are both harmful and unnecessay.

This is a Kaggle dataset. Quoting from the Kaggle site,

The datasets contains transactions made by credit cards in September 2013 by european cardholders. This dataset presents transactions that occurred in two days, where we have 492 frauds out of 284,807 transactions. The dataset is highly unbalanced, the positive class (frauds) account for 0.172% of all transactions.

Note the phrase, “highly unbalanced.”

This is a Kaggle dataset on whether patients keep their medical appointments. The imbalance here is more mild, with about 20% of the patients being no-shows.

This is a well-known UCI Machine Learning Repository dataset. Again quoting from the site:

The objective is to identify each of a large number of black-and-white rectangular pixel displays as one of the 26 capital letters in the English alphabet. The character images were based on 20 different fonts and each letter within these 20 fonts was randomly distorted to produce a file of 20,000 unique stimuli. Each stimulus was converted into 16 primitive numerical attributes (statistical moments and edge counts) which were then scaled to fit into a range of integer values from 0 through 15.

This dataset is close to balanced, with each letter appearing about 775 times.

The dataset is conveniently available in the `mlbench`

package.

In an X-ray classification
study
from Mount Sinai Hospital, the classification method worked well on the
original hospital data, but not in prediction of new cases at other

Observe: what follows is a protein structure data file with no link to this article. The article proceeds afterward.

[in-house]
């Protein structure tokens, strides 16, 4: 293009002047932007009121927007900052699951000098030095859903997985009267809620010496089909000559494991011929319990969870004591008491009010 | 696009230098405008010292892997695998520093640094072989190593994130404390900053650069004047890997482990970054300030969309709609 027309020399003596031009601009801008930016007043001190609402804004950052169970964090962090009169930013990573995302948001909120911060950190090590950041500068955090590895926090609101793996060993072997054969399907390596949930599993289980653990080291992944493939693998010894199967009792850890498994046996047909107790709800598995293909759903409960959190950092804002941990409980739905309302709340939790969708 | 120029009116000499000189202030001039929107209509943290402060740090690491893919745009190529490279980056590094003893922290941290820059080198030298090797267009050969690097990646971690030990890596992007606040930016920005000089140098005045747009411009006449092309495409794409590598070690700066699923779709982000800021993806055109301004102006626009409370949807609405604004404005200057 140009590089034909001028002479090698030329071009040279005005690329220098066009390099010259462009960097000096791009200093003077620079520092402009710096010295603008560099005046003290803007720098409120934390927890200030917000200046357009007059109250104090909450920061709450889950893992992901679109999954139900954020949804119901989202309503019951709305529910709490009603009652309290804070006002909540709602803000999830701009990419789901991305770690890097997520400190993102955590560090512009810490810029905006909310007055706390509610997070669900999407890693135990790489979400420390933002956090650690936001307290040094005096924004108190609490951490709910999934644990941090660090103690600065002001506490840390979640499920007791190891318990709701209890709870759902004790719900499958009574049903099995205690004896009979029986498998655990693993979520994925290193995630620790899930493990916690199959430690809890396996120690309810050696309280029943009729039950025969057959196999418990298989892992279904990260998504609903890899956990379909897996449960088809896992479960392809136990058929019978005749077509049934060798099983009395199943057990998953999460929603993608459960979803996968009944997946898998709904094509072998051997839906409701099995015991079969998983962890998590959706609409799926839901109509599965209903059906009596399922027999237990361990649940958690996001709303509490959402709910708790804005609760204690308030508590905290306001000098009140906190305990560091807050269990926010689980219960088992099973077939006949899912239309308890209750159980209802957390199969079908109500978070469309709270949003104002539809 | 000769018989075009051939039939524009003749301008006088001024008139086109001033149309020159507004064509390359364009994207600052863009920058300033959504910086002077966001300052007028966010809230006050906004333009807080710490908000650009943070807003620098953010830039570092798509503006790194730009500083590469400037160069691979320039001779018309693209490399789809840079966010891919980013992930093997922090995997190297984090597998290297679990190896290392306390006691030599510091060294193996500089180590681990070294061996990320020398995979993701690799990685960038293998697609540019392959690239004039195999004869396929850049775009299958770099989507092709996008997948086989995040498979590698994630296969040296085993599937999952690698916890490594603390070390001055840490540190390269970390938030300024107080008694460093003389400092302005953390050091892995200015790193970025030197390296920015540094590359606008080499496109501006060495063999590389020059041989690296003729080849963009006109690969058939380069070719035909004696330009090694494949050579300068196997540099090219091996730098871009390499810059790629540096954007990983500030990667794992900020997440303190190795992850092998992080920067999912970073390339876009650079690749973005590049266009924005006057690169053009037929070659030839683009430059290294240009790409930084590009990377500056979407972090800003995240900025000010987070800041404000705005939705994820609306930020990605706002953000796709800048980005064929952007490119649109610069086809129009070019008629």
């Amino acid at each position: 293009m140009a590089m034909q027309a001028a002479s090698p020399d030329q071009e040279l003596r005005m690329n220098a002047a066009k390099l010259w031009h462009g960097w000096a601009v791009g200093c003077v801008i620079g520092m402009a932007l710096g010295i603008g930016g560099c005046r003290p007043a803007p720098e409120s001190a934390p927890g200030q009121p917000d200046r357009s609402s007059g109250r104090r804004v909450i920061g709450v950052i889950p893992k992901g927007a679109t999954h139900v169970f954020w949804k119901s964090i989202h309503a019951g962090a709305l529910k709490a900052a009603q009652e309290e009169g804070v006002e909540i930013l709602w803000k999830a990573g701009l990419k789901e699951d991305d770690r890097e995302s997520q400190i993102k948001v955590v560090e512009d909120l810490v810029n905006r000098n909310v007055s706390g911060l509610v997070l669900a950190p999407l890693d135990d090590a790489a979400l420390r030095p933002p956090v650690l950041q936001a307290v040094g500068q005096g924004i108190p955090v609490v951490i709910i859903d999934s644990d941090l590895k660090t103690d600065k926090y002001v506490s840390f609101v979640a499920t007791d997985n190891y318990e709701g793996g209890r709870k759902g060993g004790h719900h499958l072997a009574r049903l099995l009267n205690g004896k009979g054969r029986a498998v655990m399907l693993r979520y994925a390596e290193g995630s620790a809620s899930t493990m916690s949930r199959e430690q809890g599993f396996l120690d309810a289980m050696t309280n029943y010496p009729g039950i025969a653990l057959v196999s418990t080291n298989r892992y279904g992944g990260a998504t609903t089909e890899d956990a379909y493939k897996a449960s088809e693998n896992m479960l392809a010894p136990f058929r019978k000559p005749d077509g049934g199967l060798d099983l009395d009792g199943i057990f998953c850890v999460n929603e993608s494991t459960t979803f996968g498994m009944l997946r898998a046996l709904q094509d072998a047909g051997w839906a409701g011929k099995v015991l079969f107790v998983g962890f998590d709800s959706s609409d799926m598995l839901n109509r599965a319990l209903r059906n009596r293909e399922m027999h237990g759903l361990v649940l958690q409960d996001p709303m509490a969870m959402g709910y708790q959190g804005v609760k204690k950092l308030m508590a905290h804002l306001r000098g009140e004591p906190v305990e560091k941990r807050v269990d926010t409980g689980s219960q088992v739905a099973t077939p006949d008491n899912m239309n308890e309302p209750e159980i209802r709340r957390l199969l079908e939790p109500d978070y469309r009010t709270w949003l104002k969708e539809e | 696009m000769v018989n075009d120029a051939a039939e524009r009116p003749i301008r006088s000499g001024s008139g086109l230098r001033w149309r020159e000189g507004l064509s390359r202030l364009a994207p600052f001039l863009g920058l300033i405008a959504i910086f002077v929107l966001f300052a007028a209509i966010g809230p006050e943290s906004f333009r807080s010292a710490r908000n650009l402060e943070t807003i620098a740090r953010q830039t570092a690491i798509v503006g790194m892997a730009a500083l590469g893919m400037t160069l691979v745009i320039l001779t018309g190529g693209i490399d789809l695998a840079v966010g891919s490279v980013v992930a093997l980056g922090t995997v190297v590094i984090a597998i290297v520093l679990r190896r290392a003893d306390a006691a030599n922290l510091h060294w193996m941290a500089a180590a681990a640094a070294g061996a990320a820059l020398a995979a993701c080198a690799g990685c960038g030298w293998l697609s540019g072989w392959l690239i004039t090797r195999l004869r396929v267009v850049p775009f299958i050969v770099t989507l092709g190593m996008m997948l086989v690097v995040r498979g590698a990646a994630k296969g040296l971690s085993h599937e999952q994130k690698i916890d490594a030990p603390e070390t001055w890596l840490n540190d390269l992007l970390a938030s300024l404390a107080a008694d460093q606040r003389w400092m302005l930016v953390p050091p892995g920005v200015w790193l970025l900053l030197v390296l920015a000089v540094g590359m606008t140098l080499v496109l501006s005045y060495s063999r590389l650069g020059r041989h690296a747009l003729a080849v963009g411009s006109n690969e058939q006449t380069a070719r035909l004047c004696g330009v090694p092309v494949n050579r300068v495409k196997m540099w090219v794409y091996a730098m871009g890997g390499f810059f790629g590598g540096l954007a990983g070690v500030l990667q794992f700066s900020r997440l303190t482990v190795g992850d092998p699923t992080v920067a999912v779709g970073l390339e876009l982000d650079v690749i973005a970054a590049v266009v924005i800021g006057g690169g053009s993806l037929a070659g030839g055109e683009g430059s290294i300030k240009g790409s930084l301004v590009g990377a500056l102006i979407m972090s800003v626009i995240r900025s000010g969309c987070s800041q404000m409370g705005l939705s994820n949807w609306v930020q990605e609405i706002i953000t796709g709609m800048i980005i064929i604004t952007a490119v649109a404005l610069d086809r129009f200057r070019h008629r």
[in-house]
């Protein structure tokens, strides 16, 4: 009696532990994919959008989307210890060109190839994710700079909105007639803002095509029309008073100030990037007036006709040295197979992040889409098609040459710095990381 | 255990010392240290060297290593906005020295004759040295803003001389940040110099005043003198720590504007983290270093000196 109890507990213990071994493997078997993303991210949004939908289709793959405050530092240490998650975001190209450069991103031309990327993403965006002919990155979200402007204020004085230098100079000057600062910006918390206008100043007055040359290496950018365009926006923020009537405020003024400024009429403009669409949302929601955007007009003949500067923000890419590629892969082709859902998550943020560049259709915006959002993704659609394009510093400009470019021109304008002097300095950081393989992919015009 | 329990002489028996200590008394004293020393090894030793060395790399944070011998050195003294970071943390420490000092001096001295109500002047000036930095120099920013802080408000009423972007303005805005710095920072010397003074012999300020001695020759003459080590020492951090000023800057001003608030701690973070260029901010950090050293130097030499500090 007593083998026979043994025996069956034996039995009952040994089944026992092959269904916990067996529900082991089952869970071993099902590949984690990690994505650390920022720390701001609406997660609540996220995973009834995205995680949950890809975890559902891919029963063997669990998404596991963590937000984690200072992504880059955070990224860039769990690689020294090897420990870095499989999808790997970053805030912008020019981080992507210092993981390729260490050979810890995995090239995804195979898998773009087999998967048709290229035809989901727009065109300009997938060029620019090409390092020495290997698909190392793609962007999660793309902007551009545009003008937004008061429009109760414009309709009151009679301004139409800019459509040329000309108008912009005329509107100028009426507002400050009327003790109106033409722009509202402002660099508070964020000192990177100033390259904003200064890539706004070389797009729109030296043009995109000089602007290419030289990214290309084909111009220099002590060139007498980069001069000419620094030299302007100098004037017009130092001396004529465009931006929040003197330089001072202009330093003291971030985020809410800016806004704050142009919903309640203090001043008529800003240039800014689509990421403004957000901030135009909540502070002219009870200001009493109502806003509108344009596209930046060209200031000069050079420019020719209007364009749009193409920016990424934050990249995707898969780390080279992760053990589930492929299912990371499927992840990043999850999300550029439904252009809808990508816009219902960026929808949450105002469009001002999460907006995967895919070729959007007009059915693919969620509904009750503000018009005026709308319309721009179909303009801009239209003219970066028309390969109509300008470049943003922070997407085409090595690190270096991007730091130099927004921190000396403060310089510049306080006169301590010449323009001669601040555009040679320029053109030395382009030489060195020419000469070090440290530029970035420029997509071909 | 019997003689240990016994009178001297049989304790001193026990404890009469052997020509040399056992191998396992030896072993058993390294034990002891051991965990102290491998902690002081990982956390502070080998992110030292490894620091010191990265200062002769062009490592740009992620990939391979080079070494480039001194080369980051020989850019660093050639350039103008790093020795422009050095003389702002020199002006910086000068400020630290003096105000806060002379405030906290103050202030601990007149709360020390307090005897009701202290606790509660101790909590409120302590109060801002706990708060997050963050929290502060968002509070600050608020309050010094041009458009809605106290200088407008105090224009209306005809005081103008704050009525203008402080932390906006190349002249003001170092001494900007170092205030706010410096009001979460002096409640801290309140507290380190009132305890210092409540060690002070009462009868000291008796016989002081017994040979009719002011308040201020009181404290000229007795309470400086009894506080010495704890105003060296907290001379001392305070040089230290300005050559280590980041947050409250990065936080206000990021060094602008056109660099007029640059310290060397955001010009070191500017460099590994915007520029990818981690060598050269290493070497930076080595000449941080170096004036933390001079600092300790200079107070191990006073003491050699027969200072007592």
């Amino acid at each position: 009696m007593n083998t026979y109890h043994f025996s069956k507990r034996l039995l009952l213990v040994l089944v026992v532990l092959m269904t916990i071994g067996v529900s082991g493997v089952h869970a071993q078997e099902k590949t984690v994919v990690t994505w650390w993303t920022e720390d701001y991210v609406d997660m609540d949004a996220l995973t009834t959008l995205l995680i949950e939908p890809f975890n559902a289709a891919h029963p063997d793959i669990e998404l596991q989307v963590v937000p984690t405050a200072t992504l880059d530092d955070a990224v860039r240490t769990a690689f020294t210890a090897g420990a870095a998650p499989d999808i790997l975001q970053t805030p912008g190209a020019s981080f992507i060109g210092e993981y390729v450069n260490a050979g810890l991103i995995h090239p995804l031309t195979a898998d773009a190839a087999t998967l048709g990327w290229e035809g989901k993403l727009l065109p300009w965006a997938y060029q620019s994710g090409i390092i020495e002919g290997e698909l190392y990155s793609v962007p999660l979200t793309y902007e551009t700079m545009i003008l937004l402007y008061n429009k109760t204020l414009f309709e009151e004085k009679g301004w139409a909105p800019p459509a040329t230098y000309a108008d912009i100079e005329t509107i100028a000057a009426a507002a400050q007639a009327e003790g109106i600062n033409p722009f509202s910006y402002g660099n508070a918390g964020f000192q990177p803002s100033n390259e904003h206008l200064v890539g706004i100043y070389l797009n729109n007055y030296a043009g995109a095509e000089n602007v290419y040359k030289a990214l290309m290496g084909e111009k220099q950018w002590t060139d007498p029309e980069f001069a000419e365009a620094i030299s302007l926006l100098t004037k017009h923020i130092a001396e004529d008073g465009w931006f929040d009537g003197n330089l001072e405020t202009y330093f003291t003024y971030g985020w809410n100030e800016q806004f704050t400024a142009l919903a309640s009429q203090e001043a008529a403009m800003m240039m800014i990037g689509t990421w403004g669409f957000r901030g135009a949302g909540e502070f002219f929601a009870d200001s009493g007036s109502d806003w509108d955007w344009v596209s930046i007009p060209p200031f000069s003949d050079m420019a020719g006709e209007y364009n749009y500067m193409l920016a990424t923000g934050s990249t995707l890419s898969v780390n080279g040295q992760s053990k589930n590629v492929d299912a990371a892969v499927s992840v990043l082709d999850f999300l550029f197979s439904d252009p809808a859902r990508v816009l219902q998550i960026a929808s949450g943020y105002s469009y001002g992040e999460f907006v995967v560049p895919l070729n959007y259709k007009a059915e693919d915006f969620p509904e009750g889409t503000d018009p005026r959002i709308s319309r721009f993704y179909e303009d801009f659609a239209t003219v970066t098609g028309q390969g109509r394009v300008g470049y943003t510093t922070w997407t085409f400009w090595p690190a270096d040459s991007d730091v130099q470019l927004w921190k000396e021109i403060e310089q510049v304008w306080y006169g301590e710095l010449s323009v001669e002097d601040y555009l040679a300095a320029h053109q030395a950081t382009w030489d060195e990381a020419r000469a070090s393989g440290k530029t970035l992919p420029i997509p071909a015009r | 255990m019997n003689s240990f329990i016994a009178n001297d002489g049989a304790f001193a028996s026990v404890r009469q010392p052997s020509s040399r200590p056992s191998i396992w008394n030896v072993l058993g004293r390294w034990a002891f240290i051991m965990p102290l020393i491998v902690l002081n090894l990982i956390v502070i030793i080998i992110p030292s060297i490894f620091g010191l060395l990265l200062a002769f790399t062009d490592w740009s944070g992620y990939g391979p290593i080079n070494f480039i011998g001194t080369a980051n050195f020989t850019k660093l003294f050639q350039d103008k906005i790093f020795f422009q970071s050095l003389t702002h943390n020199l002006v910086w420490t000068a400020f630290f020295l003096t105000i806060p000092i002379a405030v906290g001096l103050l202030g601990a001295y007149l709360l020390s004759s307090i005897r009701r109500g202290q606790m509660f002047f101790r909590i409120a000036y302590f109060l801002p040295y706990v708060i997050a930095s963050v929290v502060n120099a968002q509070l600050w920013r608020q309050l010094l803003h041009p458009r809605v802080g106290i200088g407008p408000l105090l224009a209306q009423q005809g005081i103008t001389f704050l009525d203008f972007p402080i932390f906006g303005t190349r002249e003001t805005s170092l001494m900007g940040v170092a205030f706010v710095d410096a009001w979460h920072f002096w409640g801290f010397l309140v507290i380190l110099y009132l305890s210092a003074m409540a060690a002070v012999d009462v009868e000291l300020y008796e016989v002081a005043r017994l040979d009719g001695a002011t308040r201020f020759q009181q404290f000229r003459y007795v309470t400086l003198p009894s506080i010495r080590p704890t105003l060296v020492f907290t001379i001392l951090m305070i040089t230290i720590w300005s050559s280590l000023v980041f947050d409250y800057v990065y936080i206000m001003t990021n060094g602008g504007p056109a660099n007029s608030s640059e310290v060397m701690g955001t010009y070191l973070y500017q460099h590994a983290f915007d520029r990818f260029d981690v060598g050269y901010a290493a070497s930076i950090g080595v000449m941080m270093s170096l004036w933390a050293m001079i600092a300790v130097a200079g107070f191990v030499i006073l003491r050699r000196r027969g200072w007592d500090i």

locations. The study’s authors found that an important factor
underlying the discrepancy was that the class probabilities p_{i}
vary from one hospital to another. Here the class probabilities really
do change, not artificially, but the issues are the same, and again an
adjustment procedure would be desirable.

In a study by Fawcett and Provost, the authors found that

The level of fraud changes dramatically month-to-month because of modifications to work practices (both the carrier’s and the bandits’).

We refer to the class probabilities for given feature
values as *conditional class probabilities*, because they are
probabilities subject to conditions. If say we wish to classify a
patient as to whether she has a certain disease or not, and we know her
blood test value on some measure is 2.39, the latter is the condition.
Among all patients with that blood test value, what proportion of them have
the disease?

The overall class probabilities are *unconditional class probabilities*.